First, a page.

I spent this winter break down on the Kenai peninsula with the folks. A few days before the new year, my father, little brother, and I took my little brother's cheap telescope out to look at the full moon.
I had forgotten how difficult it is to actually use a telescope to look at distant objects. For one, it's really difficult to use a telescope while wearing glasses, and without glasses the focus needs to be changed if someone else wants to look into the eyepiece. It's also quite difficult to position a cheap telescope by hand while bending over sideways or kneeling on the ground to use the eyepiece.
These sorts of manual adjustments are best left to machines, I thought, so I decided to use my little brother's Lego NXT brick, webcam, and a USB game controller I had recently bought at a thrift shop for a few bucks to put together a robotic control system for the telescope.
With a bucket of LEGOs, NXT parts, and lots of rubber bands, I set to work building this robotic telescope control system.
To swivel the telescope from side to side, I built a double-spool to wind up string in one direction while unwinding in the other. This string was tied to some legos attached to the telescope body, so the telescope would swivel about the pivot when the spool pulled it in a direction.
To lift the telescope, I first dangled a plastic cup from some rubber bands on the end with the eyepiece to act as a counter-balance. I stuck a motor to a simple gear system that lifted the bigger end of the telescope. By balancing the telescope so that the bigger end didn't take much force to lift, the motor needed to do much less work to adjust the telescope pitch.
With the hardware in place, I wrote some code to drive the NXT directly with my laptop over the NXT's USB interface. Using nxt-python, this task was pretty straight-forward. On the laptop, I used pygame to read events from the USB gamepad. I had used this model of gamepad before to control an underwater ROV for a contest in California, so I knew it would be pretty simple to get it working for this telescope project. I've also put the controller script that ran on the laptop up on github for others to build upon.
Construction and programming took about a day, but I spent altogether too much time getting the first webcam I found lying around the house to work with Linux to no avail. Luckily there was another webcam around that worked without any fuss in cheese.
I took the whole setup outside in the cold and used the gamepad and laptop screen to hunt for the moon. Unfortunately, when I found the moon, none of the moon's features were distinguishable in the video output.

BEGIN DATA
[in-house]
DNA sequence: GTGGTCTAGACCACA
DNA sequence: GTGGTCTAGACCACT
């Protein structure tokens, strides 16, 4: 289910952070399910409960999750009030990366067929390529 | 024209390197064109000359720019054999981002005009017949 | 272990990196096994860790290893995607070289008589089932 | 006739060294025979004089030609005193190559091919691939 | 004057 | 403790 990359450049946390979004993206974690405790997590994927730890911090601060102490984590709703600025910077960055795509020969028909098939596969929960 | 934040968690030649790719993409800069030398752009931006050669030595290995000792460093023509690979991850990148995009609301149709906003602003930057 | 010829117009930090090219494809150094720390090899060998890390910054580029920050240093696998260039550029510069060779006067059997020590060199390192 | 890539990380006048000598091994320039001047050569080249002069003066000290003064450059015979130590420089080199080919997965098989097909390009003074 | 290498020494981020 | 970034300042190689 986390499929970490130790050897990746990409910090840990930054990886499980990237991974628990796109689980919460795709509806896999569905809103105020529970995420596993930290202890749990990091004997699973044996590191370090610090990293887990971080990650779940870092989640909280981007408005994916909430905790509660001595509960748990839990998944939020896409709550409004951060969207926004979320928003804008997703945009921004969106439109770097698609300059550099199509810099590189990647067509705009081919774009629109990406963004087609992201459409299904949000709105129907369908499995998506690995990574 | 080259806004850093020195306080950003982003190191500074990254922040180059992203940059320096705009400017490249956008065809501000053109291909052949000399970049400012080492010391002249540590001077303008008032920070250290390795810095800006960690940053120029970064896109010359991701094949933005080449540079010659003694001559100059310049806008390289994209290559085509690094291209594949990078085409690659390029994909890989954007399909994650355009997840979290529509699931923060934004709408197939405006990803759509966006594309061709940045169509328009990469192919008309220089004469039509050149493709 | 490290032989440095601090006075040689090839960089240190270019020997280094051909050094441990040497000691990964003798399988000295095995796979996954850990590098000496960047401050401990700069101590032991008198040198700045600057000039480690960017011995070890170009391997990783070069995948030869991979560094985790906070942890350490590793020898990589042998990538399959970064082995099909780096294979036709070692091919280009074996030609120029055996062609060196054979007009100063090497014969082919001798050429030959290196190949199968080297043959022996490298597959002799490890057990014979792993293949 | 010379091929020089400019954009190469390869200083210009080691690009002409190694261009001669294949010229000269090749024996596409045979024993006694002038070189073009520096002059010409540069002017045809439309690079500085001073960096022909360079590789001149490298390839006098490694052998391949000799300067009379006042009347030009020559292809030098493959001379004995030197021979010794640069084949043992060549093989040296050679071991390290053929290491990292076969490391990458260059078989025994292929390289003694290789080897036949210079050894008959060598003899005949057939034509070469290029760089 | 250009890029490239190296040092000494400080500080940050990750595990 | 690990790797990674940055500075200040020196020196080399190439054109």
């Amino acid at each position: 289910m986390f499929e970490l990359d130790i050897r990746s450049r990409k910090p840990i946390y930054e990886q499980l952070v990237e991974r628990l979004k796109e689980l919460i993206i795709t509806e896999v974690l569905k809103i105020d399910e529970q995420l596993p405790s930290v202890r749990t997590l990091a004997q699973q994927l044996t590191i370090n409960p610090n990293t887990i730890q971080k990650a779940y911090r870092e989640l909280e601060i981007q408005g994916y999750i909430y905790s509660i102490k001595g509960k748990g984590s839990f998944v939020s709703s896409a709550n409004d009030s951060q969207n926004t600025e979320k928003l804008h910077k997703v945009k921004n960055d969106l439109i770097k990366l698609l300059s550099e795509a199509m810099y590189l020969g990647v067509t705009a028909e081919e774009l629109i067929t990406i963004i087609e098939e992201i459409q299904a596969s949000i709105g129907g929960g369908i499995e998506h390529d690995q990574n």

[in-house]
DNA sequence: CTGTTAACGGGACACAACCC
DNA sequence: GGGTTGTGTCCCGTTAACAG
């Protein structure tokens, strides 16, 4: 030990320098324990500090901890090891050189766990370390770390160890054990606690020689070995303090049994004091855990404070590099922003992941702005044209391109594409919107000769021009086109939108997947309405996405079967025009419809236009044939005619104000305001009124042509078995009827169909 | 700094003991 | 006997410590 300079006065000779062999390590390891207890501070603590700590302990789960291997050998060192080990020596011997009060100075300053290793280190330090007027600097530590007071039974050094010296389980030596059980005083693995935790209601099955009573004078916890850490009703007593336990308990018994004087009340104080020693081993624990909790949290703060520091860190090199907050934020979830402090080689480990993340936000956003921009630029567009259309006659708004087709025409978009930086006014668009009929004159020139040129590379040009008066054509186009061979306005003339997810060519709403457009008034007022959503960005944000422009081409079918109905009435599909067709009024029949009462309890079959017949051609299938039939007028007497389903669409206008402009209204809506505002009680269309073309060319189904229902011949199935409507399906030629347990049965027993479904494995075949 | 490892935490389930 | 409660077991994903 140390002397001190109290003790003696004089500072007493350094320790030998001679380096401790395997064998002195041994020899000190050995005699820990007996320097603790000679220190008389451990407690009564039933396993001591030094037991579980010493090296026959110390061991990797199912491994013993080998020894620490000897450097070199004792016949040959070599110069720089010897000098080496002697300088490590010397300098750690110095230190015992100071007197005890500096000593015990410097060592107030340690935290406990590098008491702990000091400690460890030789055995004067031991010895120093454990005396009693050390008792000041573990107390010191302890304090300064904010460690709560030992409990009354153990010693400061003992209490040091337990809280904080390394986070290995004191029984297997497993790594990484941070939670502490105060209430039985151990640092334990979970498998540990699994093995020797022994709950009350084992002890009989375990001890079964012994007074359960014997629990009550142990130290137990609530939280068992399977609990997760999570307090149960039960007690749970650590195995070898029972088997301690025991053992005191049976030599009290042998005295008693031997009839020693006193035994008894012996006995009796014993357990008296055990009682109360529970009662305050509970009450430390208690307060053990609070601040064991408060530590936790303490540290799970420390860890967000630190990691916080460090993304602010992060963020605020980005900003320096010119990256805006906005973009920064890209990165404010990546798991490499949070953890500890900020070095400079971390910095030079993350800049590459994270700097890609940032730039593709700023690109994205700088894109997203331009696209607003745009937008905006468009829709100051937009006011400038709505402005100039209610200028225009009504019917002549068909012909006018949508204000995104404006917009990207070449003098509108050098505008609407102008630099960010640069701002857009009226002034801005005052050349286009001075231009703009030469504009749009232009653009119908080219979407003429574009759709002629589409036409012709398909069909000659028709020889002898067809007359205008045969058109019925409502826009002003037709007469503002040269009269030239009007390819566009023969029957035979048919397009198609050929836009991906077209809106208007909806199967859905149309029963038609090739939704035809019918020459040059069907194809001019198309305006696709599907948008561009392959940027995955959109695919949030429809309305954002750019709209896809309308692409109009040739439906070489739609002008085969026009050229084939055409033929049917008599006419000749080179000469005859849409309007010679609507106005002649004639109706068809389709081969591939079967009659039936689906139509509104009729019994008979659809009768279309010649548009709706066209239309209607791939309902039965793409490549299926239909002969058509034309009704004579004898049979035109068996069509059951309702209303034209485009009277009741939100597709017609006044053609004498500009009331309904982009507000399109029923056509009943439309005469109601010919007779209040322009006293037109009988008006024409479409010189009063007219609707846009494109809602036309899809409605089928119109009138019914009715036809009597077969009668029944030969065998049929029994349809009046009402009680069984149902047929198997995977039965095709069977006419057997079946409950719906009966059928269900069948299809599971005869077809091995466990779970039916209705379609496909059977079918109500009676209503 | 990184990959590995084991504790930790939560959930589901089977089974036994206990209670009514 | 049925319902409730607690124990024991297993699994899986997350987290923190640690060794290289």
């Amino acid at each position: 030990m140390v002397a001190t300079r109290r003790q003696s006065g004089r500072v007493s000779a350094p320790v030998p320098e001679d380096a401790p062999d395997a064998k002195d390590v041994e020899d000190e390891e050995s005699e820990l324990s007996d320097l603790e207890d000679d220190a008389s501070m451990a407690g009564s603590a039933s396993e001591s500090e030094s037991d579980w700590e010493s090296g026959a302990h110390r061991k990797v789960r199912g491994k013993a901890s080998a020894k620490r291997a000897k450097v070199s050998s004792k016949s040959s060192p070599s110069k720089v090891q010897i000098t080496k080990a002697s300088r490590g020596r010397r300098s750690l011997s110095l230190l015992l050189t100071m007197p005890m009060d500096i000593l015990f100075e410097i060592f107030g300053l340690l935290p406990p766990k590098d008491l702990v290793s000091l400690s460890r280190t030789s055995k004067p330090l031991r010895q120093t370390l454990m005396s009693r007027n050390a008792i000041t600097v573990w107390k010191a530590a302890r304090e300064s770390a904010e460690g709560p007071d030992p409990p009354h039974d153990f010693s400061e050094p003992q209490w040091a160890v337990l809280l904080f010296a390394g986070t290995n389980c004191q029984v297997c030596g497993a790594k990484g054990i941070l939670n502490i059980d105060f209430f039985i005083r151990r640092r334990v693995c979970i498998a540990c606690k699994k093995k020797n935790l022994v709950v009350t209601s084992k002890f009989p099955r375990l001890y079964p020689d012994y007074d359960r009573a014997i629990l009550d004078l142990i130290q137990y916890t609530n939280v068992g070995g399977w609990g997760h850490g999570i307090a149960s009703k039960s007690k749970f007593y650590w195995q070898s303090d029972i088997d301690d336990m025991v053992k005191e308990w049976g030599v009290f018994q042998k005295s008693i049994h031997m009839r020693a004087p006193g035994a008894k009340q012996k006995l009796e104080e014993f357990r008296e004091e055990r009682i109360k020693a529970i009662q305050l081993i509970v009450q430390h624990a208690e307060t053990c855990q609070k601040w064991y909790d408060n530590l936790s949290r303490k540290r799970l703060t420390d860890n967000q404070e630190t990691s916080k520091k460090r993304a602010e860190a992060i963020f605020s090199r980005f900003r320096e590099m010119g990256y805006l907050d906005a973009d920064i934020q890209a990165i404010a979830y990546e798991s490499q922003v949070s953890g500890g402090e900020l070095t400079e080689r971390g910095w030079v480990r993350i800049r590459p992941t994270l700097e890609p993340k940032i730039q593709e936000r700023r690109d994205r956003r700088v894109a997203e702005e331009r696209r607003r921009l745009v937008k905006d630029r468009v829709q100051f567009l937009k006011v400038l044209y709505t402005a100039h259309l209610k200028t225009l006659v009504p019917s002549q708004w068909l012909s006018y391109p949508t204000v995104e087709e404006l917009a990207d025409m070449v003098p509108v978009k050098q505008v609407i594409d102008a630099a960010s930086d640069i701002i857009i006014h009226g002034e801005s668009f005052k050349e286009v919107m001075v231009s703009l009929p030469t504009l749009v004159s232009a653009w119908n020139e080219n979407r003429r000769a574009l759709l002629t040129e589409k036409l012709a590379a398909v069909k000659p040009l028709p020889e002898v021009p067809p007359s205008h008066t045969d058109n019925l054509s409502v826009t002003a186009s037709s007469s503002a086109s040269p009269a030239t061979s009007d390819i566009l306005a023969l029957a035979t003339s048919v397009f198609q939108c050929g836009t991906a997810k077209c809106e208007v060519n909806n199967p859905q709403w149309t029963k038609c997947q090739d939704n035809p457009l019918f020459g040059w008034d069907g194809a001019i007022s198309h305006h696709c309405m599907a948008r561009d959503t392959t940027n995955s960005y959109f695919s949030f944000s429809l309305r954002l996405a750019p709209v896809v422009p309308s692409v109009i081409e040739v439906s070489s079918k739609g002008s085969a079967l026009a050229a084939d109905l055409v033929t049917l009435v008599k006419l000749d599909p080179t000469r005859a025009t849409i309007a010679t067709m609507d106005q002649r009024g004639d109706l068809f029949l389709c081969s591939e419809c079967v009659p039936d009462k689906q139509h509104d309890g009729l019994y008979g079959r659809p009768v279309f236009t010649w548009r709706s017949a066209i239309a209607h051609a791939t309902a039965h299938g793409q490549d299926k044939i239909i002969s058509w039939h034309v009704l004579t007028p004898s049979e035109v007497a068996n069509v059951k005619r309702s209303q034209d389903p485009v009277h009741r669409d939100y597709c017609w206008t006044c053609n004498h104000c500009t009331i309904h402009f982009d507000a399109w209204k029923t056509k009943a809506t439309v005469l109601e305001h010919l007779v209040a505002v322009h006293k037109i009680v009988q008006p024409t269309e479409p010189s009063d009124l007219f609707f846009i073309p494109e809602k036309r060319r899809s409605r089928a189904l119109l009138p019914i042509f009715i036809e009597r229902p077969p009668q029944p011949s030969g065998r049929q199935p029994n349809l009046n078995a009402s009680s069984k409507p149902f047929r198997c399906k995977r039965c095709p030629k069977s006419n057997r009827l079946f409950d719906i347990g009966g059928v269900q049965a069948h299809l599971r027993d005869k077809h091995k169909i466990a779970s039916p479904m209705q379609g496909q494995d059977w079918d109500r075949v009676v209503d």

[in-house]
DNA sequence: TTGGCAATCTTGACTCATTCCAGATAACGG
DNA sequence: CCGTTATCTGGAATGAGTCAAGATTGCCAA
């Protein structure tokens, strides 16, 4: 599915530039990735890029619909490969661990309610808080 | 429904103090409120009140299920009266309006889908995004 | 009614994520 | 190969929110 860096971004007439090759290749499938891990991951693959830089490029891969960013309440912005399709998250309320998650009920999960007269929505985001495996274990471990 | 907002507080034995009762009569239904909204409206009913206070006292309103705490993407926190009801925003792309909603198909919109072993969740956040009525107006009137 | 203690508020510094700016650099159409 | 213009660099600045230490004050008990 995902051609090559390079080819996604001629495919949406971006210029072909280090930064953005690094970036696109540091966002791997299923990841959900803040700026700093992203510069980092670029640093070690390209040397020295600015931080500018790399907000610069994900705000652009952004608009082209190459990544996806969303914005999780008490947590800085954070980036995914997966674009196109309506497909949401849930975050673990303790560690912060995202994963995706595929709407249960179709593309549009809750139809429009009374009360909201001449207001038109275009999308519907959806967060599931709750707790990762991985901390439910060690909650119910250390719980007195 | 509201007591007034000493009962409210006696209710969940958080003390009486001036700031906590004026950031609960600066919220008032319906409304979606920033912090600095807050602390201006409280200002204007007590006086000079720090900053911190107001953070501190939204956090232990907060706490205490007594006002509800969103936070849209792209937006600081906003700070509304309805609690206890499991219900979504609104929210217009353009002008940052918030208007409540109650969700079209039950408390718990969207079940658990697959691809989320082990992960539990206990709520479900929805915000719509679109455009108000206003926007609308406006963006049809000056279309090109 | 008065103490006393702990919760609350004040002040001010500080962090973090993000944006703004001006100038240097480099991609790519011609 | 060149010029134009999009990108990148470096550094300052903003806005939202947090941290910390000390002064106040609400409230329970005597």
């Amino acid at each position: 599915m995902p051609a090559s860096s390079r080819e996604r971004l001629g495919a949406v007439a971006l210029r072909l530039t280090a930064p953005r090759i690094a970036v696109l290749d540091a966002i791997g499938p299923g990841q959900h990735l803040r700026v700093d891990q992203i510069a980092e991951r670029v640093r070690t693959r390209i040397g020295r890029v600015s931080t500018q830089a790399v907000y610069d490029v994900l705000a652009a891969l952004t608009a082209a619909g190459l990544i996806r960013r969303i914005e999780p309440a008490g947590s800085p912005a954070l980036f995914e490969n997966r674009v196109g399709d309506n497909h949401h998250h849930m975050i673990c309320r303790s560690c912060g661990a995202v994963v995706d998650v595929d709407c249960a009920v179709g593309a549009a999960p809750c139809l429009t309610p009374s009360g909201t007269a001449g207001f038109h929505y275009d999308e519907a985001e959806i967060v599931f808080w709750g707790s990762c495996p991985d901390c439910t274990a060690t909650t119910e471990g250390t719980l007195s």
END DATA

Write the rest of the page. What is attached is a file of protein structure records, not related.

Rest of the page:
At first I thought this was due to the focus of the webcam. I had read some posts online about people mounting webcams to telescope who took off the webcam's lens in order to focus properly. The webcam had no obvious way to take apart and I didn't want to risk damaging it since it didn't belong to me anyways, so the next day I tinkered with putting other camera lenses in between the webcam and the eyepiece and a number of other things that didn't work.
However, in the process of trying to figure out how to focus the camera during the day, I pointed the robotic telescope out a window facing some trees and captured these images. This was the same camera setup that I'd used previously to look at the moon.
I've uploaded a video of footage from the webcam and of the telescope in action. Download or watch below.
telescope.ogv [Ogg Theora, 13 M]
I showed both of my little brothers how to get the code I wrote and the necessary software onto their eee-pcs so that they could drive the telescope around too. The older of my two little brothers, Ross, who is 11, dismantled the telescope control system and built a robot car with the parts. He figured out how to modify the telescope script to drive the car around pretty well and after that he read through Invent With Python and is having all sorts of fun building games and ciphers.
The telescope may not have been very useful for looking at the moon or other astronomical objects, but it was a fun little project that could at least capture some interesting daytime images. However, as a motivational tool to get my siblings more interested in robotics and computer programming, this project was very successful.
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